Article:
Flashcards in Hypersensitivity Deck (18)
Here's a mnemonic for remembering the types of hypersensitivity:
3) Immune Complex mediated
What mediates type 1 hypersensitivity?
Why does Type 1 hypersensitivity occur?
Due to a genetic predisposition aka Atopy.
Some Th cells are genetically hypersensitive to certain non-harmful antigens e.g. pollen or nuts
What are the phases of a type 1 reaction?
What happens to kick off the sensitisation phase of type 1 reactions?
1st encounter of allergen:
APC activates a predisposed Th cells which converts into a Th2 cell and release interleukins 4 & 5
During the sensitisation phase what happens to IL-4 & 5?
IL-4 makes B cells class switch to IgE which then attaches to Mast cells, priming them.
IL-5 activates granulocytes like eosininophils
The reaction phase of type 1 reactions is split into Early and Late, what happens in the early reaction phase?
Exposure to allergen triggers immediate degranulation of mast cells --> Histamine --> Inflammation
What happens in the late reaction phase of type 1 reactions?
~10hrs later ILs activate Th cells & other immune cells e.g. eosinophils and basophils are drawn in.
This creates further inflammation and priming of mast cells (hence the idea is that each exposure is worst than the last)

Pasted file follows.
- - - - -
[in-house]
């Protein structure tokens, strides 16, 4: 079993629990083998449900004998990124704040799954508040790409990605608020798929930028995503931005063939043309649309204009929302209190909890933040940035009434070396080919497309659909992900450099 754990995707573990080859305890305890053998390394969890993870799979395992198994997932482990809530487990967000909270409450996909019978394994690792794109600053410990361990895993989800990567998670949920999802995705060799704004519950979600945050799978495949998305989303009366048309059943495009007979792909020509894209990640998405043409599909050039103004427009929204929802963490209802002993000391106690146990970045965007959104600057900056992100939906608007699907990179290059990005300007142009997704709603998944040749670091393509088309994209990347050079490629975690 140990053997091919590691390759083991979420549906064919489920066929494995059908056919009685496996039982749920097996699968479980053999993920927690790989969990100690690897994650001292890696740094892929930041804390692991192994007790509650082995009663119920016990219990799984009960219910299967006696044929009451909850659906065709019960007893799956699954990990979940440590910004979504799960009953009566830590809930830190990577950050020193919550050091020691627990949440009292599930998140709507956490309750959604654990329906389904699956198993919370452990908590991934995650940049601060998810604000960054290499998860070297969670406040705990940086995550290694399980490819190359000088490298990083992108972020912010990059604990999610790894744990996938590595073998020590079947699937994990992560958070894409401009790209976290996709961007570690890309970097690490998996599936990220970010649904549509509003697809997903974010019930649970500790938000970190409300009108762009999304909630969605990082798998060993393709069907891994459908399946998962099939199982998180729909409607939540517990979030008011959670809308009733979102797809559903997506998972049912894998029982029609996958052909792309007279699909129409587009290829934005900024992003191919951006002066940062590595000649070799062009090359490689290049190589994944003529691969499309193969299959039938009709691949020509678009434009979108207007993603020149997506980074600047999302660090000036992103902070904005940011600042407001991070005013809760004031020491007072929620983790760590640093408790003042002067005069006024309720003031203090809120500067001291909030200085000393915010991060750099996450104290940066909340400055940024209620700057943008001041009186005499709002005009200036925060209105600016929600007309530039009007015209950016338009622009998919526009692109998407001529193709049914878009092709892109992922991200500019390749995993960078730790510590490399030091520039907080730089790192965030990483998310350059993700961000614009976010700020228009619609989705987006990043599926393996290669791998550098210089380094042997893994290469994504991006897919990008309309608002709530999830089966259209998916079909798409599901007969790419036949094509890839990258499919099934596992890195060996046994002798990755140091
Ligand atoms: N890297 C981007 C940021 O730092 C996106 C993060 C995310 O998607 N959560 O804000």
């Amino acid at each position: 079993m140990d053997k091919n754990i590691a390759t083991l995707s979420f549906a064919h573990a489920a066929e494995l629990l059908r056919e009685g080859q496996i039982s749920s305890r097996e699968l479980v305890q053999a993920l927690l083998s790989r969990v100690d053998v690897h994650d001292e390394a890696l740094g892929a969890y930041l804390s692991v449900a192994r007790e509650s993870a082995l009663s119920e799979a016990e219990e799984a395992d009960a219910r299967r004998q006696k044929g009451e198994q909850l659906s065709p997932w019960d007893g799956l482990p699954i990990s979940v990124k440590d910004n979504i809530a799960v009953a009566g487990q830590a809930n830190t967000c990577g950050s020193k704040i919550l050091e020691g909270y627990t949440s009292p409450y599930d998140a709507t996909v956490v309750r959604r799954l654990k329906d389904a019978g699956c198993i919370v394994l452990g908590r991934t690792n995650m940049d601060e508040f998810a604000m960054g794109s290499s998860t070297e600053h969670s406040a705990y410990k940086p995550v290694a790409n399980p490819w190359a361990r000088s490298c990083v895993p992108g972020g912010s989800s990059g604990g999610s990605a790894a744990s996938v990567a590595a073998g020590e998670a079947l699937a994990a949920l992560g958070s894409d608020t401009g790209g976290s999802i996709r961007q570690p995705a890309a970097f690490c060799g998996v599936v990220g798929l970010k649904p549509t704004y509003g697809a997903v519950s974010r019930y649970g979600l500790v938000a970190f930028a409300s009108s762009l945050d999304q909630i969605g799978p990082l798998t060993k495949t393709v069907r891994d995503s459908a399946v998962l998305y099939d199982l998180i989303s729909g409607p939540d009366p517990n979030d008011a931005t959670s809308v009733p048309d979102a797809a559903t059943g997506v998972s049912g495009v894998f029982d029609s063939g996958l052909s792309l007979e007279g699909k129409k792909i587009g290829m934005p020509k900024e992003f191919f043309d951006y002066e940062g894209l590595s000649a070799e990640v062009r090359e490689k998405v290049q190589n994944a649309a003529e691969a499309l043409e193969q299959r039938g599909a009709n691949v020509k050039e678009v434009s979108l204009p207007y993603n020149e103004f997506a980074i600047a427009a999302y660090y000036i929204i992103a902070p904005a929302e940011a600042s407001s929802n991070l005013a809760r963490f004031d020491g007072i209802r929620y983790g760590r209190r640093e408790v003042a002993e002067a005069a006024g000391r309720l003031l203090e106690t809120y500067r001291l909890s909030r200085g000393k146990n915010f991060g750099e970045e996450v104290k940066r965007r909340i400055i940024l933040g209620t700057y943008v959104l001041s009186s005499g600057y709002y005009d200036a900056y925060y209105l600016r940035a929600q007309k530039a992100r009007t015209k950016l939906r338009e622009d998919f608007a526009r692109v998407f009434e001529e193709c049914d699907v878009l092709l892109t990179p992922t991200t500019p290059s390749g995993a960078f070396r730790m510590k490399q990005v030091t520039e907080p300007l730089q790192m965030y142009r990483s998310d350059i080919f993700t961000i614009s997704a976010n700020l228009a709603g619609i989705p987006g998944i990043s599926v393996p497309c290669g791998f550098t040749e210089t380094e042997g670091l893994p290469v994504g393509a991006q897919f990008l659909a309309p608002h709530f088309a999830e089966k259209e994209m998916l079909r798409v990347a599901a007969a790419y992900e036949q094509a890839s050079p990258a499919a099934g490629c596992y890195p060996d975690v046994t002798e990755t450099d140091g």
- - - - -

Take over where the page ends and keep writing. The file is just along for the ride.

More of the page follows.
What's the Atopic Triad?
Atopic Dermatitis (Eczema)
Hayfever (Allergic Rhinitis)
How do we test for Atopy?
Skin prick testing
Serum Tryptase (spikes right after a reaction)
How do we treat type 1 reactions?
Anaphylaxis is a severe life threatening type 1 reaction, what are the symptoms?
Tightening of Face
Swelling & oedema
Constriction of airway
What happens in a Type 2 Hypersensitivity reaction?
Defective B cells release tissue-specific Abs that attach to antigens on our host cells, triggering opsonisation.
This ends up in complement activation AND Ab mediated cytotoxicity against your own cells
Give some examples of Type 2 reactions?
Blood transfusion reactions (ABO mismatch)
Autoimmune Haemolytic Anaemia
What are the 2 types of type 2 reaction?
Intrinsic - Abs attach to antigens normally made in the body
Extrinsic - Abs attach to antigens from outside the body (e.g. penicillin bound to RBCs)
In both cases the antigen is still attached to host tissues
What happens in type 3 reaction?
Plasma cell presents an abnormal antigen on its MHC and bind to Th cells by CD4/CD40 ligand bonds.
Cytokines are released causing the plasma cell to change its immunoglobulin class.
Abs then bind to circulating antigens, forming complexes that are deposited throughout the body triggering an immune response
What happens in type 4 hypersensitivity?
Starts like type 1 (using Th cells and APC in lymph nodes) but it lacks the genetic predisposition and happens much slower (~48hrs)
End up with slow inflammation and tissue damage